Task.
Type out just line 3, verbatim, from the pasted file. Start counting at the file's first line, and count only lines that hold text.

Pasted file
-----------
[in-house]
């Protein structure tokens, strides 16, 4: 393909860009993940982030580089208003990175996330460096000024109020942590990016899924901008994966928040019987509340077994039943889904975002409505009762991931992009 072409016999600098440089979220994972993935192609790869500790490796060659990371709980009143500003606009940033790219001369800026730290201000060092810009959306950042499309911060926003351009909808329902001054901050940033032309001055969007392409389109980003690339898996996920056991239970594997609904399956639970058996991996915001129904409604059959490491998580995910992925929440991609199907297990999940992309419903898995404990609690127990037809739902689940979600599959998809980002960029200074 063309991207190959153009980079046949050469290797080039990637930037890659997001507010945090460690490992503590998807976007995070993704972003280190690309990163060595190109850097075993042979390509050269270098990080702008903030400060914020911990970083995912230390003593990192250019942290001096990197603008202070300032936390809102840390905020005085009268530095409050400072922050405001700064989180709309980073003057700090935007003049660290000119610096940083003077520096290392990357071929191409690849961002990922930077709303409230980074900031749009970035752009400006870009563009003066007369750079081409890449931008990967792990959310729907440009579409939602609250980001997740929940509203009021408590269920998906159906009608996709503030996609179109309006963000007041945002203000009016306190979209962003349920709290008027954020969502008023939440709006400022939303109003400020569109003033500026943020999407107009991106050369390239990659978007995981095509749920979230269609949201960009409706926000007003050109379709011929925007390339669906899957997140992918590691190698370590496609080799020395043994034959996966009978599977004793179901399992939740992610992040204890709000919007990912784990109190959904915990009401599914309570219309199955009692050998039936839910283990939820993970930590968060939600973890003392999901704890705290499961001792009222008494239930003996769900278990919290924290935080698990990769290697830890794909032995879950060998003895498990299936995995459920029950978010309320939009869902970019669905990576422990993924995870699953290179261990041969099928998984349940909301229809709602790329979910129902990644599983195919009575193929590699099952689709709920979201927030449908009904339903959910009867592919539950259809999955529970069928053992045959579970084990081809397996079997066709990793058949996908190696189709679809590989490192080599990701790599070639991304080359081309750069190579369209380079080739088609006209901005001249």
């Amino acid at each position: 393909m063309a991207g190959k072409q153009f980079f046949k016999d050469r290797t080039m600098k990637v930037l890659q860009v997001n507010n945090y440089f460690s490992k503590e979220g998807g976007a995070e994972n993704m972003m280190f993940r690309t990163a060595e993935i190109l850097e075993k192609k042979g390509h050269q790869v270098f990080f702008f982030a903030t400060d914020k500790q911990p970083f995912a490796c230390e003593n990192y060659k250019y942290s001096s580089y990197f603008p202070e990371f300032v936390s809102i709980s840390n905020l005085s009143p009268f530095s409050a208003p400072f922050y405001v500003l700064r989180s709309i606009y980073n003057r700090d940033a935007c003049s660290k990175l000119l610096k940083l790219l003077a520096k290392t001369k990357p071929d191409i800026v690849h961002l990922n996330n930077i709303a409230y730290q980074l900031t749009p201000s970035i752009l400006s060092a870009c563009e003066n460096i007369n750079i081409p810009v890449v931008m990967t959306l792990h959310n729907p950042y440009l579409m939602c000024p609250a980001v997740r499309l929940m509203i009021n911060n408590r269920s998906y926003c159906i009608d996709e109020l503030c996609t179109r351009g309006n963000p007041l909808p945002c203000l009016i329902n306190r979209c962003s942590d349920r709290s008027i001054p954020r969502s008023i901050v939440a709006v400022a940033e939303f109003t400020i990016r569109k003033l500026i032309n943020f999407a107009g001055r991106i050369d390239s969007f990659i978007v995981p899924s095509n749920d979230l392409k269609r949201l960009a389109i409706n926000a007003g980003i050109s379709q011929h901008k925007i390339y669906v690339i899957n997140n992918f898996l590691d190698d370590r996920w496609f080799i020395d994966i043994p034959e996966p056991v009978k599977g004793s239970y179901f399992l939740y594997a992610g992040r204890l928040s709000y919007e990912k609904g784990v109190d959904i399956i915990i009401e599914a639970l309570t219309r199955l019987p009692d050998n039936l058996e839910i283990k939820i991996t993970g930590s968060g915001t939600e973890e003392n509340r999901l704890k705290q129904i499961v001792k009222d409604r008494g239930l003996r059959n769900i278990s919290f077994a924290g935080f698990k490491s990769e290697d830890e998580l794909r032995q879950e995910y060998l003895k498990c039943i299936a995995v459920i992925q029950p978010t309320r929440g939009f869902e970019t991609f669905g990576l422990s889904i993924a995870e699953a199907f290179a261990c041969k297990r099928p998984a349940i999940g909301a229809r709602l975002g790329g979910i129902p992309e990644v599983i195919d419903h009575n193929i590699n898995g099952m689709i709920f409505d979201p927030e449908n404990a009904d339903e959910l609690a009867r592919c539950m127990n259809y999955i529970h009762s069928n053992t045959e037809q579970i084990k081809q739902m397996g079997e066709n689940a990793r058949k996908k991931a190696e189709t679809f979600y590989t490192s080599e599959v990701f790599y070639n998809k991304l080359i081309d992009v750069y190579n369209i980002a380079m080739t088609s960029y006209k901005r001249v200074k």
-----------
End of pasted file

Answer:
């Amino acid at each position: 393909m063309a991207g190959k072409q153009f980079f046949k016999d050469r290797t080039m600098k990637v930037l890659q860009v997001n507010n945090y440089f460690s490992k503590e979220g998807g976007a995070e994972n993704m972003m280190f993940r690309t990163a060595e993935i190109l850097e075993k192609k042979g390509h050269q790869v270098f990080f702008f982030a903030t400060d914020k500790q911990p970083f995912a490796c230390e003593n990192y060659k250019y942290s001096s580089y990197f603008p202070e990371f300032v936390s809102i709980s840390n905020l005085s009143p009268f530095s409050a208003p400072f922050y405001v500003l700064r989180s709309i606009y980073n003057r700090d940033a935007c003049s660290k990175l000119l610096k940083l790219l003077a520096k290392t001369k990357p071929d191409i800026v690849h961002l990922n996330n930077i709303a409230y730290q980074l900031t749009p201000s970035i752009l400006s060092a870009c563009e003066n460096i007369n750079i081409p810009v890449v931008m990967t959306l792990h959310n729907p950042y440009l579409m939602c000024p609250a980001v997740r499309l929940m509203i009021n911060n408590r269920s998906y926003c159906i009608d996709e109020l503030c996609t179109r351009g309006n963000p007041l909808p945002c203000l009016i329902n306190r979209c962003s942590d349920r709290s008027i001054p954020r969502s008023i901050v939440a709006v400022a940033e939303f109003t400020i990016r569109k003033l500026i032309n943020f999407a107009g001055r991106i050369d390239s969007f990659i978007v995981p899924s095509n749920d979230l392409k269609r949201l960009a389109i409706n926000a007003g980003i050109s379709q011929h901008k925007i390339y669906v690339i899957n997140n992918f898996l590691d190698d370590r996920w496609f080799i020395d994966i043994p034959e996966p056991v009978k599977g004793s239970y179901f399992l939740y594997a992610g992040r204890l928040s709000y919007e990912k609904g784990v109190d959904i399956i915990i009401e599914a639970l309570t219309r199955l019987p009692d050998n039936l058996e839910i283990k939820i991996t993970g930590s968060g915001t939600e973890e003392n509340r999901l704890k705290q129904i499961v001792k009222d409604r008494g239930l003996r059959n769900i278990s919290f077994a924290g935080f698990k490491s990769e290697d830890e998580l794909r032995q879950e995910y060998l003895k498990c039943i299936a995995v459920i992925q029950p978010t309320r929440g939009f869902e970019t991609f669905g990576l422990s889904i993924a995870e699953a199907f290179a261990c041969k297990r099928p998984a349940i999940g909301a229809r709602l975002g790329g979910i129902p992309e990644v599983i195919d419903h009575n193929i590699n898995g099952m689709i709920f409505d979201p927030e449908n404990a009904d339903e959910l609690a009867r592919c539950m127990n259809y999955i529970h009762s069928n053992t045959e037809q579970i084990k081809q739902m397996g079997e066709n689940a990793r058949k996908k991931a190696e189709t679809f979600y590989t490192s080599e599959v990701f790599y070639n998809k991304l080359i081309d992009v750069y190579n369209i980002a380079m080739t088609s960029y006209k901005r001249v200074k």